Earlier this year, two football players at Vanderbilt University went to trial for charges of rape and sexual assault of a Vandy coed. Both players were 19 at the time of the incident.
During the trial it was learned that the young woman had passed out drunk. The two young men also were quite intoxicated.
In making a defense for the players’ deplorable behavior, their lawyers explained that their clients were “too drunk to know what they were doing.” They tried to excuse the players’ behavior because they now live in a new culture of binge drinking and liberal, promiscuous sex. They blamed it on the modern, hookup culture. It as if they were arguing that this is what is happening on college campuses today, and, therefore, their clients should be absolved of guilt.
The players were found guilty and are likely to spend ten to fifteen years in prison.
Many social scientists are beginning to wonder what type of impact the hookup culture will have on students who are participating in it. Will it have an impact on their future relationships and their future sex life? How is it impacting college life?
In the best-selling book, The End of Sex, Dr. Donna Freitas, after interviewing 2,500 college students about the hookup culture, discovered just how sad and unhappy they are about hooking up. They all fear that it will rob them of healthy, fulfilling, sexual relationships in the future. In Freitas’s own words, “At its very worst, hooking up make students feel miserable and abused, and some students claimed that all it took was a hookup gone wrong, and your college experience could be ruined – that one night could make or break your life at college for good.
So many of the students regret the missed opportunities of relationships that could have been.
She goes on to say:
On a personal level, most of these same students didn’t want to be thought of merely as someone to have sex with after a night of drunken partying, or someone to walk away from without a care. Men and women both spoke of how they wanted to be made to feel special, to experience what it was like when someone else wanted to know everything about them. They yearned for someone to make an effort to create a beautiful setting in which such knowing and being known could occur, for someone who would set aside lavish amounts of time for this to take place. That women and men harbor secret wishes for what appear to be the old-fashioned trappings of romance seems symptomatic of hookup culture’s failings. What they want is everything that hookup culture leaves out. The hookup is not liberating at all if what young men and women really want is to go out on dates.
Another major problem that no one talks much about is sexually transmitted diseases. When I was in college, there were fewer than a handful of sexually transmitted diseases. Today there are at least twenty-five.
Miriam Grossman, a psychiatrist in the UCLA Health Service, reports in one study that 43% of college coeds who went in for their yearly exam were notified that they have HPV (human papillomavirus), otherwise known as genital warts, which can cause certain cancers. She wonders who so many students, who have generally been through sex education programs and have heard about the importance of practicing safe sex, end up with HPV. Although student health services across the country work frequently to prevent sexually transmitted diseases, the surge in STDs is due largely to the reckless hookup culture.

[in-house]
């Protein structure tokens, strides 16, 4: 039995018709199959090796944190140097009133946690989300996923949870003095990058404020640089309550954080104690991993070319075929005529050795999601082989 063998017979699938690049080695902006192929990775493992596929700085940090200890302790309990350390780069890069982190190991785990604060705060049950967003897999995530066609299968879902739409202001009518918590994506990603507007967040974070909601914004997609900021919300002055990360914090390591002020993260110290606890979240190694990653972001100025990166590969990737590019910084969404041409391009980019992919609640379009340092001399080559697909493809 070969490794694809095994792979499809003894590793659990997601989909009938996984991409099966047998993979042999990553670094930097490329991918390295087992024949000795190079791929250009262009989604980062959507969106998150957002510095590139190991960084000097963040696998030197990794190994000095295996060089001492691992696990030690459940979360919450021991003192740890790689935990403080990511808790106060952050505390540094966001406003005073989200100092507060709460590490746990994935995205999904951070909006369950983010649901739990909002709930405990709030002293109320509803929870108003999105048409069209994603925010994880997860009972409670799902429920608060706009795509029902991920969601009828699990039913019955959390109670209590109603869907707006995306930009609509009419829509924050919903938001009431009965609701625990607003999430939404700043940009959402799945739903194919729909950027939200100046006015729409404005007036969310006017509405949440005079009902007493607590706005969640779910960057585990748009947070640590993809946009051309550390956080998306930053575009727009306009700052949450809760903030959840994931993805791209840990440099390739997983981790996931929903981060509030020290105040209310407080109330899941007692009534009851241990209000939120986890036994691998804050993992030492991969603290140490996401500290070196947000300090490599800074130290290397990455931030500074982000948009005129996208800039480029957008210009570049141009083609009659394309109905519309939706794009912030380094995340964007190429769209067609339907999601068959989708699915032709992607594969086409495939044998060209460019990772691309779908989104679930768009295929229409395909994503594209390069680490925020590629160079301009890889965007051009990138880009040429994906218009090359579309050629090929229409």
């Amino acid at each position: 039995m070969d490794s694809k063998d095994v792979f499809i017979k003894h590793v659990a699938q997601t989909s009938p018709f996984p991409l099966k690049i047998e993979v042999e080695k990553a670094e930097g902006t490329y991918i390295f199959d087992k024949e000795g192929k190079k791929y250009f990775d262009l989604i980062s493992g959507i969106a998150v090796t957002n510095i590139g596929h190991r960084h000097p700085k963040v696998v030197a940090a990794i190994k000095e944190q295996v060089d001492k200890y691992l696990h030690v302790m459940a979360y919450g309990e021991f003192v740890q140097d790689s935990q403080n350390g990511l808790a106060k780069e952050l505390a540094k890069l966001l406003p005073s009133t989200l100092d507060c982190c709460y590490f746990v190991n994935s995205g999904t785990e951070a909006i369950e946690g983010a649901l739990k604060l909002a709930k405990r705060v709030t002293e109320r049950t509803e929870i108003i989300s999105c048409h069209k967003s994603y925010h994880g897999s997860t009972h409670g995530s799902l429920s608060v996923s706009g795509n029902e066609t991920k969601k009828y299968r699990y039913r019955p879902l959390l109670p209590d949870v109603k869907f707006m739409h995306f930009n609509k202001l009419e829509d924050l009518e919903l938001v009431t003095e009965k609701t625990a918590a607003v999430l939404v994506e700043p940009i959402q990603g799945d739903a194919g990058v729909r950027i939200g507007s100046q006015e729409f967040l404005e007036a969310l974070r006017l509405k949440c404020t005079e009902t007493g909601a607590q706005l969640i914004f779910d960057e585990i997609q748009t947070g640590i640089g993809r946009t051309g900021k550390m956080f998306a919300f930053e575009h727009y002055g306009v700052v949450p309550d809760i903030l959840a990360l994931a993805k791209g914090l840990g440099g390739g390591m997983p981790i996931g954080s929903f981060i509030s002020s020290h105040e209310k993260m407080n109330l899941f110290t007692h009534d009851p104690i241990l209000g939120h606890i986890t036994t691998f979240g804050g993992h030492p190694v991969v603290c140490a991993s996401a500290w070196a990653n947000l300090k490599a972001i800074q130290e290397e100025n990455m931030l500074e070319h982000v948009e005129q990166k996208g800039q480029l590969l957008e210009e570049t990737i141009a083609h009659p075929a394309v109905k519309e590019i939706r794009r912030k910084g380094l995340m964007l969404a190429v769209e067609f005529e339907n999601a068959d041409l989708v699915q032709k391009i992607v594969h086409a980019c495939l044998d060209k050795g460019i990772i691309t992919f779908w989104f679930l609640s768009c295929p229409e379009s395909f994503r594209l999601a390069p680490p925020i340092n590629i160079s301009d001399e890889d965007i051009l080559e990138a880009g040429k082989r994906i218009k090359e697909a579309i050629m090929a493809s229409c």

Grossman goes on to say that HPV is so common and contagious in the college population that most young women are infected after having sex with only one or two partners. She points out to all young college women in particular, “You’d be wise to simply assume that your sexual partners have HPV infection.”
Finally, one of my great concerns is how pornography is impacting the minds and souls of our students.
As one counselor told me, “pornography is the 500 pound gorilla in the world of addictions. It is easy to access, easy to hide, and very difficult to stop once it has taken hold of your life. Furthermore, it can have devastating effects on your relationships and your future sex life.
Pornography can easily help a person to escape from real life and all of its pain, but it creates all types of problems, many of which evolve slowly so that you never see them coming until they are quite serious. The most alarming consequence is that it causes sexual desire and functioning difficulties, and it often shapes one’s sexual interests in destructive ways.
I recently had a woman tell me of a young couple whom she knows. They were recently married, and both of them were virgins on their wedding night. However, on the first night of their honeymoon, the husband could not perform sexually. He confided that he had been hooked on porn for years. I do not know how this story ended, but what a devastating blow this must have been to each of them as individuals and, more importantly, to them as a newly-unified couple.
(Next week will be my last post on this subject. We will consider what God had in mind when he gave us our sexuality.)